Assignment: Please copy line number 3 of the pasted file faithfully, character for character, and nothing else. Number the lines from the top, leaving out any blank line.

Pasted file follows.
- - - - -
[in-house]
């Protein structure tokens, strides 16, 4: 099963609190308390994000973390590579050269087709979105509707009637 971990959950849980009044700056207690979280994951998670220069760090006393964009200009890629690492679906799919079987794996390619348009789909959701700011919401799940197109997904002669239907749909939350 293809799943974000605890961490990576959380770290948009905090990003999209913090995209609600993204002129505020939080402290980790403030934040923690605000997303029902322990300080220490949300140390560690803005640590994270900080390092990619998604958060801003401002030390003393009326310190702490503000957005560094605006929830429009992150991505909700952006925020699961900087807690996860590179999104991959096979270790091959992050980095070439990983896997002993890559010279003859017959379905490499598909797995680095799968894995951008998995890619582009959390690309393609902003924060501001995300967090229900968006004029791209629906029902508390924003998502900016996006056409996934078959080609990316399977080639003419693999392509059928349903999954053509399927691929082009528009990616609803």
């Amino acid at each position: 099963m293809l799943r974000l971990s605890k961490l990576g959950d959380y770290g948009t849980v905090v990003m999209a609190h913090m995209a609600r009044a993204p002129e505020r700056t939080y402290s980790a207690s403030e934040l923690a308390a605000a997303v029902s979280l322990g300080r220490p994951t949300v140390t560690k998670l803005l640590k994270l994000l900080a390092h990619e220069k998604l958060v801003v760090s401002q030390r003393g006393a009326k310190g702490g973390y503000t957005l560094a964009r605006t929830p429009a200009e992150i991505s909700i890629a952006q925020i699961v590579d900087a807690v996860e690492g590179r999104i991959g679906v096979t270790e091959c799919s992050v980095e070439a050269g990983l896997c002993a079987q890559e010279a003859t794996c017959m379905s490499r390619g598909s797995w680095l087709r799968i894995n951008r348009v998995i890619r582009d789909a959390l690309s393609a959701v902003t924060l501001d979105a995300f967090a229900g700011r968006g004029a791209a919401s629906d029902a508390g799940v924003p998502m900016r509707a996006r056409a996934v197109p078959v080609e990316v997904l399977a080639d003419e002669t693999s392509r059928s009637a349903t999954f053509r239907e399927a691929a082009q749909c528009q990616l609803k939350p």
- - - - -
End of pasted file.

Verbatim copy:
């Amino acid at each position: 099963m293809l799943r974000l971990s605890k961490l990576g959950d959380y770290g948009t849980v905090v990003m999209a609190h913090m995209a609600r009044a993204p002129e505020r700056t939080y402290s980790a207690s403030e934040l923690a308390a605000a997303v029902s979280l322990g300080r220490p994951t949300v140390t560690k998670l803005l640590k994270l994000l900080a390092h990619e220069k998604l958060v801003v760090s401002q030390r003393g006393a009326k310190g702490g973390y503000t957005l560094a964009r605006t929830p429009a200009e992150i991505s909700i890629a952006q925020i699961v590579d900087a807690v996860e690492g590179r999104i991959g679906v096979t270790e091959c799919s992050v980095e070439a050269g990983l896997c002993a079987q890559e010279a003859t794996c017959m379905s490499r390619g598909s797995w680095l087709r799968i894995n951008r348009v998995i890619r582009d789909a959390l690309s393609a959701v902003t924060l501001d979105a995300f967090a229900g700011r968006g004029a791209a919401s629906d029902a508390g799940v924003p998502m900016r509707a996006r056409a996934v197109p078959v080609e990316v997904l399977a080639d003419e002669t693999s392509r059928s009637a349903t999954f053509r239907e399927a691929a082009q749909c528009q990616l609803k939350p």